From our Member KontraS, Indonesia – KontraS Response on the 3rd Cycle UPR for Indonesia – Human Rights Facts that Many Covered by the Government of Indonesia in Geneva
3 May 2017 3:40 pm
Jakarta, 3 May 2017: The Commission for the Disappeared and Victims of Violence (KontraS) has been monitoring the third round of the Universal Periodic Review for Indonesia on Wednesday, May 3, 2017. The process that we follow from Jakarta, Indonesia does not seem to indicate the spirit of human rights diplomacy. The UPR led by three troika members namely Bangladesh, Belgium, and Ecuador gave the right to answer to Foreign Affairs Minister Retno Marsudi, who was accompanied by Minister of Justice and Human Rights Yasona Laoly and dozens of delegations from the Government of Indonesia seemed to have a high bargaining position. Nearly most of the 109 countries’ delegates support the protection agenda for children’s and women’s rights. These two human rights agendas are explicitly guaranteed in RANHAM (national human rights plans) 2015-2019.
Other emerging and rising issues which follow are the execution of the death penalty, Indonesia’s position on the practice of torture, the quality assurance of the elimination of discrimination against minorities (religions, believes, LGBTI), followed by the question of Indonesia’s steps on Papua’s situation, fundamental freedoms (expression, opinion, and assembly), human rights and humanitarian law training to the security forces (military and police), followed by calls to ratify international human rights legal instruments, such as the 2nd Protocol of ICCPR, OPCAT, Rome Statute, and ICPED.
Nevertheless, it appears that the nuances of selective logging and heralding international public opinion have been “successfully” guarded by the Ministry of Foreign Affairs. Why? The human rights which emerge and strongly discussed are rights which are “safe and harmless” and “non-risk” to evaluate the quality of law enforcement. KontraS deeply regretted the human rights and anti-terrorism agenda did not get the space for questions. Also, the quality of fundamental freedoms is not seen as a trend of a declining democratic quality in Indonesia (this is important considering that Retno Marsudi is constantly “selling” the issue of democracy at this UPR) – except for a partial issue.
The issue of freedom of religion, tolerance, pluralism that diminished by Minister Marsudi through the sample case of the governor election in Jakarta is a non-consideration answer of the falling quality of tolerance in Indonesia. The issue of child and women protection also does not touch the issue of women in the development sector (women and children who are victims of evictions, in mining areas, in land grabbing areas, including mothers of the victims of gross human rights violations – one of which is enforced disappearances). The business and human rights agenda, including infrastructure, was only asked by Kenya. But interestingly, countries in the African region many questioned the practice of death penalty to the Indonesian government. Considering many citizens of the African region were executed during the period 2015-2016 in Joko Widodo administration.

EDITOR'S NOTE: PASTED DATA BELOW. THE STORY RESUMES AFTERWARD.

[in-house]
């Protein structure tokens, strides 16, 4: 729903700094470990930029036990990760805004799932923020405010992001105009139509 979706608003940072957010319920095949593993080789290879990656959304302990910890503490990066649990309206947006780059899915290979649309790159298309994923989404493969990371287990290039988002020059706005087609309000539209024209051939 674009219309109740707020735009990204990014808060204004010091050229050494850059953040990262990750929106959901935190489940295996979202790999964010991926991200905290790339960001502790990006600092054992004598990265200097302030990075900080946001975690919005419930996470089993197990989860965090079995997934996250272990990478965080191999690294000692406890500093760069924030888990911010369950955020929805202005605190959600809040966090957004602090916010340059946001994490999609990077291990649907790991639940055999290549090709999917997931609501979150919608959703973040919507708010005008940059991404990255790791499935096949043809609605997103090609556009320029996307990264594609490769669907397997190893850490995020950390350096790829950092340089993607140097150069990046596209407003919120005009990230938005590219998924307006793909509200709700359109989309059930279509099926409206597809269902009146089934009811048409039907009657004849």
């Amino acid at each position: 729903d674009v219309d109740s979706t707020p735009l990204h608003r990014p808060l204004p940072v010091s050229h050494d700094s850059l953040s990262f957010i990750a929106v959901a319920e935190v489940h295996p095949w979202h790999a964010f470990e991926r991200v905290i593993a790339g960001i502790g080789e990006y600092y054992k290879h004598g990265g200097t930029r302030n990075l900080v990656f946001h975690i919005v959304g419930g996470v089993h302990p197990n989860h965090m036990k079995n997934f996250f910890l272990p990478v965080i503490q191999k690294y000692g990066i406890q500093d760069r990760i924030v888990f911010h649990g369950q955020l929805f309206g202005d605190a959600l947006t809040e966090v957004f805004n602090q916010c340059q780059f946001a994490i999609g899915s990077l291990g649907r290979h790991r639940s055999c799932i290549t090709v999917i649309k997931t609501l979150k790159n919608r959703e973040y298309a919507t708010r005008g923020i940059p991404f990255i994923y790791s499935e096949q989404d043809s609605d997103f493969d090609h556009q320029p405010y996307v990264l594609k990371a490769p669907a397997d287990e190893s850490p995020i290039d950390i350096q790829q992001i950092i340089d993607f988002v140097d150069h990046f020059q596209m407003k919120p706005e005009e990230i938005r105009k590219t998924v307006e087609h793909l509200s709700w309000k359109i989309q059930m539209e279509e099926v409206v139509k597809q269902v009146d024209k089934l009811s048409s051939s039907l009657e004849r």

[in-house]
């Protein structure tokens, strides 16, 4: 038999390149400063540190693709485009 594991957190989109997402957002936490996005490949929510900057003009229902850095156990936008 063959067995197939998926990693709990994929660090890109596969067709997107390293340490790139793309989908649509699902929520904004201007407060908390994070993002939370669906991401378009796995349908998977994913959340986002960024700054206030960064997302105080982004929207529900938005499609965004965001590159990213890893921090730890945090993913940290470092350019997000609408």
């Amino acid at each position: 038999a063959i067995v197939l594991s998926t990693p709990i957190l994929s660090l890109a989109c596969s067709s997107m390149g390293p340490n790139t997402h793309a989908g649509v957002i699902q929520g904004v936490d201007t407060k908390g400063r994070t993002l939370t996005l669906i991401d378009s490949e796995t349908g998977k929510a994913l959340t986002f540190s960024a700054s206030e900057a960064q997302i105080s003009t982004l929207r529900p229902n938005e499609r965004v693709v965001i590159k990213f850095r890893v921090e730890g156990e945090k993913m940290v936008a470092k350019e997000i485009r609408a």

For the human rights situation in Papua, the problem is not only to open access to international media, but to a continuously deteriorating human rights condition. The case of Paniai, Tolikara, Wasior, Wamena is a reflection that the Government’s human rights commitment to Papua is still just rhetoric, or sweet promise in front of the Papuan mothers. KontraS was quite surprised when Foreign Affairs Minister Marsudi stated that the government was taking care of Wasior and Wamena through the Human Rights Court in Makassar. This information is not even heard by victims. How is this important information being exclusive and submitted in Geneva, away from the problem source in Papua?
Only France and Japan raised the importance of missing people’s search issues. The United States, even under Donald Trump’s regime, even inquires about the future of past human rights abuses, and its relation to actors who have not yet been taken to the accountability room. Mexico even encouraged the Government of Indonesia to invite the Special Rapporteur on the Promotion of Truth, Justice, Reparation and Guarantees of Non-Recurrence, although the issue of truth-telling for the 1965 tragedy was not strong enough appearing in this session. The resolvement of gross human rights violations in the past can not be solved if the government only uses and believes one way of reconciliation to solve all cases of gross human rights violations that have different characteristics. KontraS and the victims still desperately need the support of international public to win this struggle against impunity.
KontraS hopes, with this “safe position”, the Government of Indonesia does not cover the facts of human rights violations that arise and occur in Indonesia. The Indonesian government must still actualize the content of the RPJMN (mid-term development plan) then manifest Indonesia’s confidence in international forums, as demonstrated this morning at the UN Human Rights Council.
The voice of Southeast Asian region which are inclined to support the Indonesian Government by not providing concrete recommendations is the face that the facts of these human rights violations are covered and covered by each other is a form of “solidarity” of the current anti-human rights regime in the region. As a civil society, KontraS will continue to invite the public to pay attention to the content of recommendations, including collective efforts that we can take to fight for our rights and freedoms.